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Wednesday, Sep 29, 2004

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Consumer durables becoming dearer this festive season

Neha Kaushik

New Delhi , Sept. 28

CONSUMERS accustomed to a slash in prices of refrigerators, CTVs, ACs and other appliances around this time of the year, just before the festive season, may be in for a disappointment.

For not only have a few industry players announced price hikes, the overall price erosion in the category seems to have also largely halted.

Electrolux, for instance, has announced an upward price revision of about 3-5 per cent across its products including refrigerators, air-conditioners and washing machine categories.

Samsung India too is planning to increase the prices of its refrigerators by about 4-5 per cent over the next few weeks, a company official said.

LG Electronics, meanwhile, has already put into effect a price increase across its product range about a month ago.

"The prices of our refrigerators have gone up by around 4-5 per cent and colour TVs by 3-4 per cent," said Mr Salil Kapoor, Head (Marketing), LG Electronics.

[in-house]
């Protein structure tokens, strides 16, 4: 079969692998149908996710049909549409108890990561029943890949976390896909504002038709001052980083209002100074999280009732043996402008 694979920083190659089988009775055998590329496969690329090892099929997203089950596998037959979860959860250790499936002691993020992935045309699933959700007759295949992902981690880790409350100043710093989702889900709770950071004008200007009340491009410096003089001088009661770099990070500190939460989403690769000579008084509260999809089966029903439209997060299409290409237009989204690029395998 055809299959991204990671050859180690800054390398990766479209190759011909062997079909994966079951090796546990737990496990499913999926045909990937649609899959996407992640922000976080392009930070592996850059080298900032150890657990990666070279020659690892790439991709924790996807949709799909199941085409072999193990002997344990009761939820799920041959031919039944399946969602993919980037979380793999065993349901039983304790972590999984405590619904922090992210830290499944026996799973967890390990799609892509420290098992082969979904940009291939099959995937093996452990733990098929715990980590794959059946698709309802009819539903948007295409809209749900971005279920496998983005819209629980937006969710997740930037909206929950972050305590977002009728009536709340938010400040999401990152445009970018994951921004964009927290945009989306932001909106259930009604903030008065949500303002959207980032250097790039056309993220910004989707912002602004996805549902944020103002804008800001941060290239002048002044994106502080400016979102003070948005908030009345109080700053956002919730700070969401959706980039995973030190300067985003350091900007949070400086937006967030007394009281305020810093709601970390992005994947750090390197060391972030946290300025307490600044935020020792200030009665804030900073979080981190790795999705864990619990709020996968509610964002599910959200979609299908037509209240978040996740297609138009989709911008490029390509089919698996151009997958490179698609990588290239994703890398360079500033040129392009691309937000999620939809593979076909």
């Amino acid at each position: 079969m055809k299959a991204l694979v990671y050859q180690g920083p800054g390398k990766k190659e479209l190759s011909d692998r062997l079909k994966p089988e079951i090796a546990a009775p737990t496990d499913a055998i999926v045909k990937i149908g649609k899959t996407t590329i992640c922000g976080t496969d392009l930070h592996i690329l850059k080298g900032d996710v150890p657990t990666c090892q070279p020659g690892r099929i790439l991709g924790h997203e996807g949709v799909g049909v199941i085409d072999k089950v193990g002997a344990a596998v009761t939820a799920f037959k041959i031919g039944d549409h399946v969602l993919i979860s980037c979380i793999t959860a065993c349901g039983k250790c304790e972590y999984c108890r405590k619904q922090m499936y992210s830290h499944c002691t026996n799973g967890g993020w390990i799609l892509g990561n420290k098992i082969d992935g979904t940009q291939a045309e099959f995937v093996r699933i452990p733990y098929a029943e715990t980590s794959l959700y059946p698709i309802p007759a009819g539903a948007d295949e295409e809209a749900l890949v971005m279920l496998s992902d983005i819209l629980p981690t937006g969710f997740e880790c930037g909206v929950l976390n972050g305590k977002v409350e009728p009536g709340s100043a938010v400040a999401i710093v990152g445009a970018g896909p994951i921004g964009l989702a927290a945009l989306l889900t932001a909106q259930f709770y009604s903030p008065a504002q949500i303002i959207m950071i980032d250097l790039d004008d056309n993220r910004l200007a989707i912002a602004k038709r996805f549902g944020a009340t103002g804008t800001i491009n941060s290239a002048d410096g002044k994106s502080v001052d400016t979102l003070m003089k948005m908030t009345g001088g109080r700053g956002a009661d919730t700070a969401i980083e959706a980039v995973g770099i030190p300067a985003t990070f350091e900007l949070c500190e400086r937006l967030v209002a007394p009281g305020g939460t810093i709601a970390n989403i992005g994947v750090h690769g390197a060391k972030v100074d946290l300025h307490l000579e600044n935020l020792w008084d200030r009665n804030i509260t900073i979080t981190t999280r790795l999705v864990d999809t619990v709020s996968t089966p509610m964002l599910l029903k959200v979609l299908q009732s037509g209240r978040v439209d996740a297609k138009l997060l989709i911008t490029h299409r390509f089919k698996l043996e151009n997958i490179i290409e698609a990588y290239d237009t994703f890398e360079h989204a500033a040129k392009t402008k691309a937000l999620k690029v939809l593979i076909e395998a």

The reason for these price revisions primarily lies in the industry's bottomlines being affected due to increased input costs and higher duties. Costs of key materials have gone up by almost 20 per cent in recent months.

"Even as input costs have gone up by a substantial margin, Electrolux India is not passing on the added burden to the customers. The revision is only to allow Electrolux India to service its customers with the same highest standards," said Mr Ajay Kapila, Head (Sales & Marketing), Electrolux India.

An official from the Consumer Electronics and Television Manufacturers' Association (CETMA) added that while input costs have been putting pressure on margins, the tax element on these products is also very high.

In fact, a recent study by ICRA pointed out that there has been a downward trend in the average sales realisations on white goods, namely refrigerators and washing machines.

The high increase in cost of sales resulted in a decline in operating profits and operating margins.

According to the study, the net margins for the white goods sector have turned negative since the financial year 2002.

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